The backgrounds are similarly colorful, but more noticeably, the level of details used to make each setting unique will baffle you. The first stage itself actually depicts two cities, with the second one flashing away in the background while water splashes further beyond. But the greatest part of the game is without doubt its jungle stages. If you had been amazed by the more regular settings, you'll probably be knocked away by the stunning artwork of these particular stages. Moreover, leaves fall off trees (which, in turn, tremble) as you send foes reeling into them, rain pours down in certain sections, dinosaurs leaves foot tracks as they run around, and your character marches on, unaware of all the threats around him. Keep in mind that each opponent is equally well-drawn, and C&D is virtually flawless.

''The doctor is crazy!!''

Your alter egos shout when they use their moves, cry in agony when they are knocked down, and each boss has his own grunts and squeals. The voices used for the main characters are excellent, and you'll laugh in turn when you hear a foe snicker at you because you were foolish enough to underestimate him. Jack's serious tone is definitely the best here, but don't let that lead you into thinking that the others fail to be as good.

And, of course, in a game where so much kicking and bickering is going on, sound effects constitute a very important part. No need to fret, Cadillacs & Dinosaurs does everything right. The weapons' onomatopoeia is extremely realistic, and each action is accompanied by its lifelike effect. Throw an overly-aggressive driver, and the corresponding thud will signal you such an action just took place. Slash at a knife-throwing foe with a sword, and you'll have the pleasure of hearing the distinct noise of the blade plunging into his skin while blood spills all around him.

But if there's one thing that is absolutely fantastic in Cadillacs & Dinosaurs, it's the music. I'm puzzled as to how a game with such a powerful soundtrack could remain ignored. You'll feel drowsy with the opening theme, check your pulse rate while the ensuing upbeat track plays, and cry when the final piano track (which I already talked of) announces the end of the game. C&D's music is that good. As each episode is fairly long, Capcom decided to give each section its own music. Some sections share the same piece, but this is not a problem when the music is so GREAT. If it weren't for the last theme, I wouldn't know which to choose as a favorite. But, beyond that, it's hard to choose a second favorite as each and every theme surpasses the rest in some departments. The boss theme is particularly enthralling, as it combines piano strings and techno beats to deliver a never-ending fiery piece.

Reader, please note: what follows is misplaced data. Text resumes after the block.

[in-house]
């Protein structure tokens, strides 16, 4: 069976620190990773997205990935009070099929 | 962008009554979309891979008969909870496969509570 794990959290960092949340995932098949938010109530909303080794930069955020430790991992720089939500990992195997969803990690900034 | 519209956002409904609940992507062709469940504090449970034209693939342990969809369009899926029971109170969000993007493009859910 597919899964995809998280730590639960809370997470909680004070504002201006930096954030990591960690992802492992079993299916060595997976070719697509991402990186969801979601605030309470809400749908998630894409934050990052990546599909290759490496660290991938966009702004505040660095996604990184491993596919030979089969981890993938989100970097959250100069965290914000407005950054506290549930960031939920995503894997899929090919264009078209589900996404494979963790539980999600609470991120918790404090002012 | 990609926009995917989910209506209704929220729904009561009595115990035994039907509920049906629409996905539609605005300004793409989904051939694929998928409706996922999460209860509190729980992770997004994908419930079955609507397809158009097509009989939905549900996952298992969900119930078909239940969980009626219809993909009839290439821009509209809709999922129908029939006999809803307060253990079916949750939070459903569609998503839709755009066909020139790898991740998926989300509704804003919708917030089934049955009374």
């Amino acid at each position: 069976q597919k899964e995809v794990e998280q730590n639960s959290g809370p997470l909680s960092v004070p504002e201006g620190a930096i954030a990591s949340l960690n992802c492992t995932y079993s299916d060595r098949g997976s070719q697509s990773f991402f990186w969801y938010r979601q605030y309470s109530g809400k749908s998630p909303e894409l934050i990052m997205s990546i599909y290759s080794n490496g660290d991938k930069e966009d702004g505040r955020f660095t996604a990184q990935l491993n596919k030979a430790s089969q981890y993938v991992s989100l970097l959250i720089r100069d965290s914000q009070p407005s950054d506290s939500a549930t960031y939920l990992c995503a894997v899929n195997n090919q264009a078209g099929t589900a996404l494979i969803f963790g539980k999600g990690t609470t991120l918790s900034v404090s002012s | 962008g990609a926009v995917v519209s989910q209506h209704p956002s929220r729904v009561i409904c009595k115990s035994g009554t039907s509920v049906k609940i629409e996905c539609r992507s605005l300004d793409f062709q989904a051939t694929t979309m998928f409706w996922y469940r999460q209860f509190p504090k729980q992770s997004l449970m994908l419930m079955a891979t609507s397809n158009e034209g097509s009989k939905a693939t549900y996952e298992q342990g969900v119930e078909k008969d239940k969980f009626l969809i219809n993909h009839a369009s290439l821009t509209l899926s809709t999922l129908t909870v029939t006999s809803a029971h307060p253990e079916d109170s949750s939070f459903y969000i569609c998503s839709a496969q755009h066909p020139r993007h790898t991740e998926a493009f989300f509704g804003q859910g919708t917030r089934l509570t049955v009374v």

Brawlers are known for their exhaustive replay value, and Cadillacs & Dinosaurs is no exception. Moreover, C&D is longer than any other beat-'em-up, and is insanely tough. However skilled you may be, it will be downright impossible to beat this game with a single credit. The action instantly chokes you, and never lets you rest. Of course, that's a very good thing because brawlers are meant to be action-packed. And, while the story is nothing to stir water about, the ending can be particularly vicious when you beat the game a first time.

Cadillacs & Dinosaurs is a flawless title. Don't get me wrong; I'm personally a huge fan of Final Fight. However, asking me to choose between Final Fight and Cadillacs & Dinosaurs is like asking me to choose between soccer alongside cheater Martin Keown and sex with Jennifer Love Hewitt. Final Fight was brilliant; Cadillacs & Dinosaurs is a wonderful work of art. Sadly, C&D nevertheless remains ignored and never got the recognition it deserves. But, once you do get the chance to play through the whole game (or even only the first stage), you'll see for yourself how this extraordinary game is superior to its older brother in every way. And, like me, you'll LOVE it (but certainly not as much as I do!).

Reviewer's Rating:   5.0 - Flawless

Originally Posted: 04/15/04